Charged’s hometown of St Petersburg has become the second city in Florida to begin electrifying its bus fleet (Tallahassee’s StarMetro operates five Proterra e-buses). After two years of deliberation, the Pinellas Suncoast Transit Authority (PSTA), which serves the St Pete/Clearwater metro area, has decided to buy two BYD electric buses.
The e-buses will serve Beach Drive, a restaurant and shopping street at the heart of “The Burg’s” trendy downtown region, which is renowned not only for its lovely waterfront parks, but also for the difficulty of finding a place to park. Electric bus service could begin as early as January, 2018.
EVs Charging on Beach Drive in Saint Petersburg, Florida.
The PSTA’s decision is in large part due to the efforts of the local chapter of the Sierra Club, a tireless advocate of EVs and renewable energy. Sierra Club activists attended local government meetings to speak in favor of electric buses, and the organization provided PSTA with up-to-date information and helped to set up meetings with vendors. The PSTA board considered several manufacturers, including New Flyer and Proterra, and was treated to no less than six product demonstrations.
According to the Sierra Club, almost all of the three dozen or so US transit agencies upgrading to electric buses have financed the purchases with federal grants. PSTA was fortunate to be able to tap a fund established by BP as restitution for the 2010 Deepwater Horizon oil spill. The Pinellas County Commission allocated $589,000 from this fund to PSTA to pay for a BYD inductive charging system. This will allow the agency to gradually add more e-buses, with no additional cost for charging infrastructure. The buses themselves will cost $840,000 each, about double the up-front cost of legacy diesels.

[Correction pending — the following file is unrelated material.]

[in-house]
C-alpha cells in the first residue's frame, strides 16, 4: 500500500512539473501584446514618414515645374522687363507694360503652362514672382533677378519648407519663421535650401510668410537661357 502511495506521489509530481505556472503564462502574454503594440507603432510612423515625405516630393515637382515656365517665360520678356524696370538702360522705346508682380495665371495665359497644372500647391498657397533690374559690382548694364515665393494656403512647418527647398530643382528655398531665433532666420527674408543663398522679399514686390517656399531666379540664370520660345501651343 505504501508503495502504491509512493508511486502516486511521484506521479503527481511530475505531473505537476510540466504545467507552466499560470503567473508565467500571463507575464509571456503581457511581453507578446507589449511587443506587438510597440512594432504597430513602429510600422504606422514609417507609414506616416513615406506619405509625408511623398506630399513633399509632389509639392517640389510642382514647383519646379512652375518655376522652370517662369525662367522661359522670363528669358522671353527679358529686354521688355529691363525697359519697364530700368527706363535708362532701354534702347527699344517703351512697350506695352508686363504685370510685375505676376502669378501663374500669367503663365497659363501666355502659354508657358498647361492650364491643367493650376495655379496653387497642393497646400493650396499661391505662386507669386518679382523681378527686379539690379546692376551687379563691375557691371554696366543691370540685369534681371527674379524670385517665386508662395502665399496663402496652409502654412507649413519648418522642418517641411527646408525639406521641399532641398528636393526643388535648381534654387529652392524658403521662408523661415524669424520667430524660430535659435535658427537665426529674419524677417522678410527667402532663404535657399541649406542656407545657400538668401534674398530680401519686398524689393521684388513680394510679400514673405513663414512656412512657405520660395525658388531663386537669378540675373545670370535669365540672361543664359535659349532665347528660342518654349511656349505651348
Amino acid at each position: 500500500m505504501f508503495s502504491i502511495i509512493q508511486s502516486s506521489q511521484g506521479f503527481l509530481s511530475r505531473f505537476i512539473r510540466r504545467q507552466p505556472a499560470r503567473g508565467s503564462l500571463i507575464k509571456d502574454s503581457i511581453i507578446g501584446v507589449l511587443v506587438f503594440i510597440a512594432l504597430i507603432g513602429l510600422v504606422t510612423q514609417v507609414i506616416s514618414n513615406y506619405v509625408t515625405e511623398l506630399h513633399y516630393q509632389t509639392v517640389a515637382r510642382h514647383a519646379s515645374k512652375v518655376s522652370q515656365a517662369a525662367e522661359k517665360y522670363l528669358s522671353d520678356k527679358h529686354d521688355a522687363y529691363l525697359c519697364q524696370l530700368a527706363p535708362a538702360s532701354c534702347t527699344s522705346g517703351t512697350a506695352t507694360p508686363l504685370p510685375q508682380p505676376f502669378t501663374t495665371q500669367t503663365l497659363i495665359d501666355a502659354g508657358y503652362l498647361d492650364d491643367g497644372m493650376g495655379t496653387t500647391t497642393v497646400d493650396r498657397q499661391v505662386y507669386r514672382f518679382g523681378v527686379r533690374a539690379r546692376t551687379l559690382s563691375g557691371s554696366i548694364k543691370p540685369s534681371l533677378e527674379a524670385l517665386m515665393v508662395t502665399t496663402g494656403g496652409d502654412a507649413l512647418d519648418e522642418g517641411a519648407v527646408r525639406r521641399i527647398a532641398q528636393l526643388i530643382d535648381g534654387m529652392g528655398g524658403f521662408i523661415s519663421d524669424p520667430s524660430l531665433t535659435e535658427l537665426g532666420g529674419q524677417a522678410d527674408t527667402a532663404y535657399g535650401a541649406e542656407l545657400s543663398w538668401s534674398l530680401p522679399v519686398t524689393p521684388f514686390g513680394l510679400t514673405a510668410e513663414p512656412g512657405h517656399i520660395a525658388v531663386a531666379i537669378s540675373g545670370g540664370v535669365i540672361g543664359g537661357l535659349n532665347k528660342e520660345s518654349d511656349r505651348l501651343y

“Downtown St Pete’s busy streets are a great place for PSTA to begin electric bus service,” said Sierra Club Senior Organizing Representative Phil Compton. “These buses don’t have tailpipes, and today the electricity they use creates just 20% of the carbon emitted by any new diesel or natural gas bus. That percentage will steadily decline towards zero for electric buses as we add more solar to the grid, while all other types of buses stay just as dirty as they are today.”
Source: Sierra Club